In case there’s anyone wondering (that includes you, H, and you, Hannah!) yes, Kiwis do have Christmas trees and, yes, they do decorate them with lights, baubles, tinsel, etc. Yes, they do send Christmas cards, many of which have traditional pictures of snowmen, wintry scenes, etc. despite the fact it’s (supposedly) summer. Yes, they do sing Christmas carols, and yes they do go round the houses carol singing (and, yes, they are as bad as they are in the UK!) No, they didn’t have lights / illuminations in Wellington (but then as someone pointed out, given it doesn’t get dark until about 10 o’clock at night it wouldn’t be worth it). Yes, they did have a Christmas parade, although this year it took place on 21 November! Yes, shops do start getting all their Christmas stuff out early. We first noticed Christmas stuff not long after we had got back from the UK – in September!! Yes, many people do leave it until the last minute to do their shopping (although given that Wellington city only has a population of about 180,000 it didn’t ever feel very busy (to Dan, at least, I’m sure Kate might argue given a busy few days at work in the lead up to Christmas!))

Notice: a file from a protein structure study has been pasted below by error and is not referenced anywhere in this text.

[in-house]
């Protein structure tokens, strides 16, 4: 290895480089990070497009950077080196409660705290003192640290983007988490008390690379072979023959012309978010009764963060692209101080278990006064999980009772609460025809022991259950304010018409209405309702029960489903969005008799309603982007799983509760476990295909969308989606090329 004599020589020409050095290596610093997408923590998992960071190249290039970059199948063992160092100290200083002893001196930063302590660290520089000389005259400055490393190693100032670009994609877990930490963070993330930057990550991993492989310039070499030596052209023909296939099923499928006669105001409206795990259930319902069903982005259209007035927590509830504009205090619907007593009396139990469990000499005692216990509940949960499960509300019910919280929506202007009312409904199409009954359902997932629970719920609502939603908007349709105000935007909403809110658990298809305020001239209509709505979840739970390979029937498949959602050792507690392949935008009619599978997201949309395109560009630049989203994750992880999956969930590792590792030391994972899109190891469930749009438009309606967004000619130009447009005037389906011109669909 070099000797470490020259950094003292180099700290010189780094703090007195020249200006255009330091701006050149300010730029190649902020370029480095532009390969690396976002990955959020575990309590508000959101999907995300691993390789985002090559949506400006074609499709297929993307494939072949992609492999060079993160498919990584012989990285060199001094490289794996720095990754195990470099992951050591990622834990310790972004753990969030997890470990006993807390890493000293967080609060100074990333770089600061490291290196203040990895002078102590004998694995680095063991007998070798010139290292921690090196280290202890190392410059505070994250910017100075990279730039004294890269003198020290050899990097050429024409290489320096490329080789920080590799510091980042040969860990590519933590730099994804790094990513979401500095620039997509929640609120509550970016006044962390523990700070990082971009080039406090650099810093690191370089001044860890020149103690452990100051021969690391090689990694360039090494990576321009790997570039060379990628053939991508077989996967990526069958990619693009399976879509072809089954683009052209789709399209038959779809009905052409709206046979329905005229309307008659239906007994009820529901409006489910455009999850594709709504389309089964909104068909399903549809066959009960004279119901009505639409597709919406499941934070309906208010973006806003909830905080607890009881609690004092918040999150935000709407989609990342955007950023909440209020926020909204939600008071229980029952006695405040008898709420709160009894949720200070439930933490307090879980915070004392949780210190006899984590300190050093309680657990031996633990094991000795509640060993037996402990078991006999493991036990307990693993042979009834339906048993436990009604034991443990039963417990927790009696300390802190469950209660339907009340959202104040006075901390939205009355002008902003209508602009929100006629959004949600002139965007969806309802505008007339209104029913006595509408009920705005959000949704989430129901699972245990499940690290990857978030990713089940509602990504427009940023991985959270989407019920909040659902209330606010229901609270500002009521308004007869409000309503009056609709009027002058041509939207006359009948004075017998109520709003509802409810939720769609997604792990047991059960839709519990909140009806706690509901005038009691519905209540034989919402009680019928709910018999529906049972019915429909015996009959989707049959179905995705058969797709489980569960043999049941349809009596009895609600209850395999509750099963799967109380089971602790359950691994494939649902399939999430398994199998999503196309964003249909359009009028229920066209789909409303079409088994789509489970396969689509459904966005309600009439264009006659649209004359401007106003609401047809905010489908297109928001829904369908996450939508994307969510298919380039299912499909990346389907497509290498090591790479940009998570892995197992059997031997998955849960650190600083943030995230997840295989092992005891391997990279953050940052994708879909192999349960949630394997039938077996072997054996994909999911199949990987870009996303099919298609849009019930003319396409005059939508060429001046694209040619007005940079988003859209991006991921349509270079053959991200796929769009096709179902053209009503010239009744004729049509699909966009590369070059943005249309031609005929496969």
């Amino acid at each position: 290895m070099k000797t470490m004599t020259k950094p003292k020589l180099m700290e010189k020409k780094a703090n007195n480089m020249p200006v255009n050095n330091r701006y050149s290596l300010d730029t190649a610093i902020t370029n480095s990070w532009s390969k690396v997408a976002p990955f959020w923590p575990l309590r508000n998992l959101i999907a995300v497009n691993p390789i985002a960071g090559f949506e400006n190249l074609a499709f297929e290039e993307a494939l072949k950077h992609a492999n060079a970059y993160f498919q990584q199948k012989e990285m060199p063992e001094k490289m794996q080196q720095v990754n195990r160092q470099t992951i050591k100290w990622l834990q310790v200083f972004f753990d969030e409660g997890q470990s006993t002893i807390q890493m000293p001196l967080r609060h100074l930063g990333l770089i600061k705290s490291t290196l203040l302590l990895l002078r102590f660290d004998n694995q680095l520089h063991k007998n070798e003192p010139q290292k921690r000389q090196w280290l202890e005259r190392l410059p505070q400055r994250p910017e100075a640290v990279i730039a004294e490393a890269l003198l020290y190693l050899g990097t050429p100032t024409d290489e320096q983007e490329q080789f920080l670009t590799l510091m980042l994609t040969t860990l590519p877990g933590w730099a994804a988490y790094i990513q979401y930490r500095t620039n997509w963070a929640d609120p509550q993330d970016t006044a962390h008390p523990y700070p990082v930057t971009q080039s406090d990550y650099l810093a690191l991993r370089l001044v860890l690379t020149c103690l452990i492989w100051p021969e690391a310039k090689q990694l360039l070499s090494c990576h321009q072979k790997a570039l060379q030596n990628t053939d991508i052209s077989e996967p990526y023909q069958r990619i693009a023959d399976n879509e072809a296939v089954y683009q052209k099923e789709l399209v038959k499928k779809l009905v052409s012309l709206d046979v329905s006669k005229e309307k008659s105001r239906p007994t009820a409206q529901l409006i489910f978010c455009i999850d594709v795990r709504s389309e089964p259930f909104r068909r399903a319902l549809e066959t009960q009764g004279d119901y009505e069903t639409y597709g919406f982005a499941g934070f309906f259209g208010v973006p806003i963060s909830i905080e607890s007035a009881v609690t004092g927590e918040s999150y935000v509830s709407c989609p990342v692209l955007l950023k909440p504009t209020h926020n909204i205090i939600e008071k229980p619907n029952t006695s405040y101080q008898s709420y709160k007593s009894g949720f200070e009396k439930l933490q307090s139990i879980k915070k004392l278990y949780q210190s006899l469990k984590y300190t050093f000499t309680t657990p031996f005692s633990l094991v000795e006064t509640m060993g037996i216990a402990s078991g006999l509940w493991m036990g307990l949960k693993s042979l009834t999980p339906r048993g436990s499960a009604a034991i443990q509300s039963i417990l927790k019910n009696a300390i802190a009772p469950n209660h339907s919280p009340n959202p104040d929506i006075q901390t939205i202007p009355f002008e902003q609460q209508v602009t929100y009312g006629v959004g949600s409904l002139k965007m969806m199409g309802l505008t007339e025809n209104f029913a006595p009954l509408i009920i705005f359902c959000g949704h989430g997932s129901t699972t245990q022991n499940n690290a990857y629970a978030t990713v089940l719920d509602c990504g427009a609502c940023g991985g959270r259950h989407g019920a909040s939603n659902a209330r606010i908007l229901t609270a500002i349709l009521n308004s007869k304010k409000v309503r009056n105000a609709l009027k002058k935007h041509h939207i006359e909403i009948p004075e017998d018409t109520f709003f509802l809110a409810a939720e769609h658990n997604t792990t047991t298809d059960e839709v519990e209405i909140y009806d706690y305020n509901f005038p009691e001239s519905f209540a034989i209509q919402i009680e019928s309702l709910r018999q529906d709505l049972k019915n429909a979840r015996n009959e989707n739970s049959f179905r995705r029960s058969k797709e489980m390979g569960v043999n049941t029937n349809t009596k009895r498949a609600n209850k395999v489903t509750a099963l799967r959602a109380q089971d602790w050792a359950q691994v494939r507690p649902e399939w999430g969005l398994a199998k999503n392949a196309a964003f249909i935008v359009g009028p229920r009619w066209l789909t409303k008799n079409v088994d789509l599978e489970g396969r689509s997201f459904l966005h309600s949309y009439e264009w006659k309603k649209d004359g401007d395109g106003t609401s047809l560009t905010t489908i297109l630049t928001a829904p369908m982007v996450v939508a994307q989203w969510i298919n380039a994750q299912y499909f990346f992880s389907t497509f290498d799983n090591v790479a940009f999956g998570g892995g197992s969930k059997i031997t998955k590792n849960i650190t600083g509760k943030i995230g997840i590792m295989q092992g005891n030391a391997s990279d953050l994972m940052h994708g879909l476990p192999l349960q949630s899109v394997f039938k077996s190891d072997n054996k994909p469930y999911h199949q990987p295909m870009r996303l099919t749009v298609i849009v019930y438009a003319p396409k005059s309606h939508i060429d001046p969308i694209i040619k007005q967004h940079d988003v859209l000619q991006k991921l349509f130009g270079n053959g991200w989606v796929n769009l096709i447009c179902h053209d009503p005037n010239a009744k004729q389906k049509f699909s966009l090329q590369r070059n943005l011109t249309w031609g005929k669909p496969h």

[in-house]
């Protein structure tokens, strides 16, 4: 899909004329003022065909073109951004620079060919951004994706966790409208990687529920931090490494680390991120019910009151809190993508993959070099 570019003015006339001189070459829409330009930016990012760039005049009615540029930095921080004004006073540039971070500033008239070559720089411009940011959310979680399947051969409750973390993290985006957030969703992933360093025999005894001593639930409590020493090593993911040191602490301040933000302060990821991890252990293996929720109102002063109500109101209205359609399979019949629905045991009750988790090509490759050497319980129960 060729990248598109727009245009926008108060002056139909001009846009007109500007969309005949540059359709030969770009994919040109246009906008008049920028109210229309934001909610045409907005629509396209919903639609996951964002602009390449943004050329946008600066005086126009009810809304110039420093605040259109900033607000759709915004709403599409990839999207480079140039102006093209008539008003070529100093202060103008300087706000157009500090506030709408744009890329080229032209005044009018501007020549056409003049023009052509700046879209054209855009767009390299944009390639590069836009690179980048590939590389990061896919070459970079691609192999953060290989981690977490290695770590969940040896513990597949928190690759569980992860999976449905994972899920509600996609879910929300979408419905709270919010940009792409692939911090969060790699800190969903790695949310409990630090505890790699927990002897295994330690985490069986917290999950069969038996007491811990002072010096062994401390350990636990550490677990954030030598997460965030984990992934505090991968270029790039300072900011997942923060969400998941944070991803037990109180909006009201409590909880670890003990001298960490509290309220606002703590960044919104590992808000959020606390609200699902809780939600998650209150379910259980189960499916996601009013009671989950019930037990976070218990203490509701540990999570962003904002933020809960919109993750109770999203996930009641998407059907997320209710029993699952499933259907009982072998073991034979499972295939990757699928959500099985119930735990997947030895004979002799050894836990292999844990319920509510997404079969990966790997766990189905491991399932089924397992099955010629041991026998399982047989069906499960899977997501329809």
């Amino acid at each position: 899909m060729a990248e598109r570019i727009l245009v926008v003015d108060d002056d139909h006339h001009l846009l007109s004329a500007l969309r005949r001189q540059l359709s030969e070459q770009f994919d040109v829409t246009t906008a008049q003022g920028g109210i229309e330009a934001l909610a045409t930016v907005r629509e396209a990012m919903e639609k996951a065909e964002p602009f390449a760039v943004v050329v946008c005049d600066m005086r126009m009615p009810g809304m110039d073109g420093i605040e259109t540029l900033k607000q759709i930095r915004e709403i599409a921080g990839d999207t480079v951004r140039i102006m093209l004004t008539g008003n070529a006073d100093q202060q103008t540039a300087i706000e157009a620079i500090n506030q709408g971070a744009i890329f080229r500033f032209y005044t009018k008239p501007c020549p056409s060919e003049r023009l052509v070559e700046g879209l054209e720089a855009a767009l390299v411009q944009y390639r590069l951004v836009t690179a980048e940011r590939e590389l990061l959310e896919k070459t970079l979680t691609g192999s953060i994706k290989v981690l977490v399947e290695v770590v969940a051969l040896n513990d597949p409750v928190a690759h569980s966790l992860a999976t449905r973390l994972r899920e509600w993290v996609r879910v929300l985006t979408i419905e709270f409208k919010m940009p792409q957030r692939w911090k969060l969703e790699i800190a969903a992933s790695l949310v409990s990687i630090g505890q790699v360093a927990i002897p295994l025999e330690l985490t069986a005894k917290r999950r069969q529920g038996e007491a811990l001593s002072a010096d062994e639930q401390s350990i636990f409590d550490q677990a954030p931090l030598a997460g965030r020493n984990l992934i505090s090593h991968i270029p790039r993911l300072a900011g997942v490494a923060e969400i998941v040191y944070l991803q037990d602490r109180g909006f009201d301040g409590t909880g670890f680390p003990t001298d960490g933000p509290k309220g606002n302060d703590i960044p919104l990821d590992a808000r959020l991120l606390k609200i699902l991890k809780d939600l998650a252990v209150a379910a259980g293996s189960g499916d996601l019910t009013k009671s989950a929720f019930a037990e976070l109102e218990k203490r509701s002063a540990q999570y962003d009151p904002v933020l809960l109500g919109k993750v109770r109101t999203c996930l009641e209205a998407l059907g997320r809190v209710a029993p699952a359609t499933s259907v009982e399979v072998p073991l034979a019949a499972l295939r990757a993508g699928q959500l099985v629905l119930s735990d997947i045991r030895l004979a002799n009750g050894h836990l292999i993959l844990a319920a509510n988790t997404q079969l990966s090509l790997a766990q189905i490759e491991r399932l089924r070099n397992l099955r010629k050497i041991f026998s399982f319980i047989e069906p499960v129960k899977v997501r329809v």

Well now that 2004 has finished and we have emerged into 2005 it has been clear that 2004 was a year of considerable change for us and 2005 is going to be the same! In 2004 we changed jobs, moved to approximately the other side of the world and discovered we were expecting a baby. Apart from that it was the same old same old! 😉 2005 promises to be full of even more change with Slug’s expected arrival in May likely to change our lives forever!
Summer’s here … or not!
Having had pretty miserable weather in the build up to Christmas and over the festive period we are looking forward to a change for 2005. It turned out to be the coldest December for 60-odd years, and the windiest since records began back in 1870-something! There were a number of stories on the news about British families coming over to NZ for Christmas and to enjoy the summer weather having had to stay indoors as it was so cold and miserable! There was also mention of a couple of American tourists who landed in Auckland took one look at the weather and immediately got on a flight to Rarotonga (one of the Cook Islands) to spend their holiday there instead. (They were lucky they could afford to do it!)